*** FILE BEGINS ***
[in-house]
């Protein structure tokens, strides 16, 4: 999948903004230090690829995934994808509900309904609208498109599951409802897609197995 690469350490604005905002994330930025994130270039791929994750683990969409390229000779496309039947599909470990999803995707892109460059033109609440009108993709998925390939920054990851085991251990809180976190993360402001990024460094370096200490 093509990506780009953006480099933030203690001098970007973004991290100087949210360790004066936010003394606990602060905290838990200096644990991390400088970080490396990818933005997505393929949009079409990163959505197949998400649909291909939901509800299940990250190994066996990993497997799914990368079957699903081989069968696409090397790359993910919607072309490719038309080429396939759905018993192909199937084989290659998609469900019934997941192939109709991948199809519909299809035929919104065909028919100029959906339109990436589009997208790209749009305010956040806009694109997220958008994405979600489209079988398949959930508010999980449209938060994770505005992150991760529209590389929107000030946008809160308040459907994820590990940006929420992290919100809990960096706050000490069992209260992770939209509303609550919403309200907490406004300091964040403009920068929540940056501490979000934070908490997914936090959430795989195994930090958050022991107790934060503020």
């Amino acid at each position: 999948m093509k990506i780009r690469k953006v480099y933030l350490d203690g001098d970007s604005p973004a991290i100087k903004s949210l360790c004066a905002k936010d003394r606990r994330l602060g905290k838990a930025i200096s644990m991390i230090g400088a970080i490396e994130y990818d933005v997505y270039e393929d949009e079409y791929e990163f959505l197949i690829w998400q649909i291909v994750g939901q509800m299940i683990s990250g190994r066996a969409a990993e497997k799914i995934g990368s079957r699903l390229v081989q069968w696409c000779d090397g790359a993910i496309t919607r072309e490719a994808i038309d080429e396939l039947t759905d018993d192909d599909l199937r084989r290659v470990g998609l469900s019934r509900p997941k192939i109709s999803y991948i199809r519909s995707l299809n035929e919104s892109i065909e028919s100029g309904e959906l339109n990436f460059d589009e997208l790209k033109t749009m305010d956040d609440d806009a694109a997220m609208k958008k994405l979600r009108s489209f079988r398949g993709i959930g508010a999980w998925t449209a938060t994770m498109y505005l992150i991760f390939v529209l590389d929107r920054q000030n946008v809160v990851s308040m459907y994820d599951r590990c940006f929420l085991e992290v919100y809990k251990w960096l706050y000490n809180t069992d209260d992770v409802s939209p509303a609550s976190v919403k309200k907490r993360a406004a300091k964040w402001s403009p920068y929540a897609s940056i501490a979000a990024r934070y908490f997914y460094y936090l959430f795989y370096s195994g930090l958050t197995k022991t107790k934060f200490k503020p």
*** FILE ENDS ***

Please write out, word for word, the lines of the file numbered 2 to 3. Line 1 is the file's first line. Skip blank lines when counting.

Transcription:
């Protein structure tokens, strides 16, 4: 999948903004230090690829995934994808509900309904609208498109599951409802897609197995 690469350490604005905002994330930025994130270039791929994750683990969409390229000779496309039947599909470990999803995707892109460059033109609440009108993709998925390939920054990851085991251990809180976190993360402001990024460094370096200490 093509990506780009953006480099933030203690001098970007973004991290100087949210360790004066936010003394606990602060905290838990200096644990991390400088970080490396990818933005997505393929949009079409990163959505197949998400649909291909939901509800299940990250190994066996990993497997799914990368079957699903081989069968696409090397790359993910919607072309490719038309080429396939759905018993192909199937084989290659998609469900019934997941192939109709991948199809519909299809035929919104065909028919100029959906339109990436589009997208790209749009305010956040806009694109997220958008994405979600489209079988398949959930508010999980449209938060994770505005992150991760529209590389929107000030946008809160308040459907994820590990940006929420992290919100809990960096706050000490069992209260992770939209509303609550919403309200907490406004300091964040403009920068929540940056501490979000934070908490997914936090959430795989195994930090958050022991107790934060503020």
């Amino acid at each position: 999948m093509k990506i780009r690469k953006v480099y933030l350490d203690g001098d970007s604005p973004a991290i100087k903004s949210l360790c004066a905002k936010d003394r606990r994330l602060g905290k838990a930025i200096s644990m991390i230090g400088a970080i490396e994130y990818d933005v997505y270039e393929d949009e079409y791929e990163f959505l197949i690829w998400q649909i291909v994750g939901q509800m299940i683990s990250g190994r066996a969409a990993e497997k799914i995934g990368s079957r699903l390229v081989q069968w696409c000779d090397g790359a993910i496309t919607r072309e490719a994808i038309d080429e396939l039947t759905d018993d192909d599909l199937r084989r290659v470990g998609l469900s019934r509900p997941k192939i109709s999803y991948i199809r519909s995707l299809n035929e919104s892109i065909e028919s100029g309904e959906l339109n990436f460059d589009e997208l790209k033109t749009m305010d956040d609440d806009a694109a997220m609208k958008k994405l979600r009108s489209f079988r398949g993709i959930g508010a999980w998925t449209a938060t994770m498109y505005l992150i991760f390939v529209l590389d929107r920054q000030n946008v809160v990851s308040m459907y994820d599951r590990c940006f929420l085991e992290v919100y809990k251990w960096l706050y000490n809180t069992d209260d992770v409802s939209p509303a609550s976190v919403k309200k907490r993360a406004a300091k964040w402001s403009p920068y929540a897609s940056i501490a979000a990024r934070y908490f997914y460094y936090l959430f795989y370096s195994g930090l958050t197995k022991t107790k934060f200490k503020p």